A UN nuclear agency team returned Friday from Iran without a deal on additional inspections, as diplomats briefed afterwards voiced skepticism that more talks next month could bridge the differences, AFP reports.
Dampening hopes of progress in parallel talks with world powers that might take place in late January, the International Atomic Energy Agency told member states in a statement that "important differences" remain.
"We could not finalize the structured approach to resolve outstanding issues regarding possible military dimensions of Iran's nuclear program," chief inspector Herman Nackaerts told reporters at Vienna airport, without elaborating.
One Western diplomat told AFP that Iran had put on the table at talks on Wednesday and Thursday "unacceptable conditions" and that he would be "very surprised" if a deal were reached in Tehran at another round set for February 12.
A second Vienna diplomat agreed, saying that IAEA director general Yukiya Amano's comment last week that he was "not necessarily optimistic" is "still probably accurate".
"I think that on balance I would be surprised if there was an agreement in February, although I wouldn't write it off," said a third.
Iran's representative in the talks and its ambassador to the IAEA, Ali Asghar Soltanieh, said, according to AFP, “Some of the differences were solved but it is a very complex issue.”
The IAEA conducts regular inspections of Iran's declared nuclear facilities but it also wants access to what it believes are sites where undeclared activities aimed at developing nuclear weapons took place until 2003, and possibly since.
Nackaerts had said in December after an earlier visit to Tehran that he had expected, after a string of fruitless meetings this past year, to at last sign a deal this week.
On Friday he made no such prediction about the next round.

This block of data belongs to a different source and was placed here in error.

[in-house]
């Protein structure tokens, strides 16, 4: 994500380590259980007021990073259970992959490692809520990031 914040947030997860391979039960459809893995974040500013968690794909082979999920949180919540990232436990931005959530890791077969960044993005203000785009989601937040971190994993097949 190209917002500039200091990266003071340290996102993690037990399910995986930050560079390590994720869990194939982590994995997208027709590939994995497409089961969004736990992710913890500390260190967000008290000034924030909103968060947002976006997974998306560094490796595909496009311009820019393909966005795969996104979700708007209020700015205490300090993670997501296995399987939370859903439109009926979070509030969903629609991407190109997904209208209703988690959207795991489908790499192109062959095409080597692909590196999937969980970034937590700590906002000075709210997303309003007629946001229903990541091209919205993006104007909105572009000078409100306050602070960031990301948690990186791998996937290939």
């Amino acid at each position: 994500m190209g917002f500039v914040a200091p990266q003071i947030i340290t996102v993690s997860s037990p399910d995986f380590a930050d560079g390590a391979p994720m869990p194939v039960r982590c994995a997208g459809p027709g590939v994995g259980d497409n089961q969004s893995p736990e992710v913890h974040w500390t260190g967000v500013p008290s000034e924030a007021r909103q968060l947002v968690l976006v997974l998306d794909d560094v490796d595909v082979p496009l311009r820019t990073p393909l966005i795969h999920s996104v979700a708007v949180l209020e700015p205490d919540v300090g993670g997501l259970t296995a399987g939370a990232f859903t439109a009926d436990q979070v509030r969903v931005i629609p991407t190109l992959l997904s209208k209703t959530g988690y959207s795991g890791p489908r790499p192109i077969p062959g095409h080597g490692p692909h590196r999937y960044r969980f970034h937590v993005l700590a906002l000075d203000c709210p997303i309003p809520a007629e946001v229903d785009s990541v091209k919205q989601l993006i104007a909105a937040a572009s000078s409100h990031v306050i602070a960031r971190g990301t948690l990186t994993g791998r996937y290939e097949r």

Nackaerts said that during the talks “also on this occasion no access was granted to Parchin”, one of the sites the agency would like to visit.
Iran denies ever having worked on nuclear weapons and says that the IAEA's evidence is based on faulty intelligence that it has not even been allowed to see.
The agency suspects Iran could have carried out experiments with explosives capable of triggering a nuclear weapon at Parchin.
The talks with the IAEA came ahead of a new meeting between Iran and the P5+1 powers -- the United States, China, Russia, Britain, France and Germany.
This parallel effort is focused more on Iran's current activities, in particular uranium enrichment, a process that can be used for peaceful purposes but also for creating the core of a nuclear bomb.
At their last meeting in Moscow in June, Tehran rejected P5+1 calls for it to scale back its nuclear enrichment activities, while asking for relief from sanctions that in 2012 began to bite.
The six are since reported to have reworked the proposal, albeit not substantially.
(Arutz Sheva’s North American Desk is keeping you updated until the start of Shabbat in New York. The time posted automatically on all Arutz Sheva articles, however, is Israeli time.)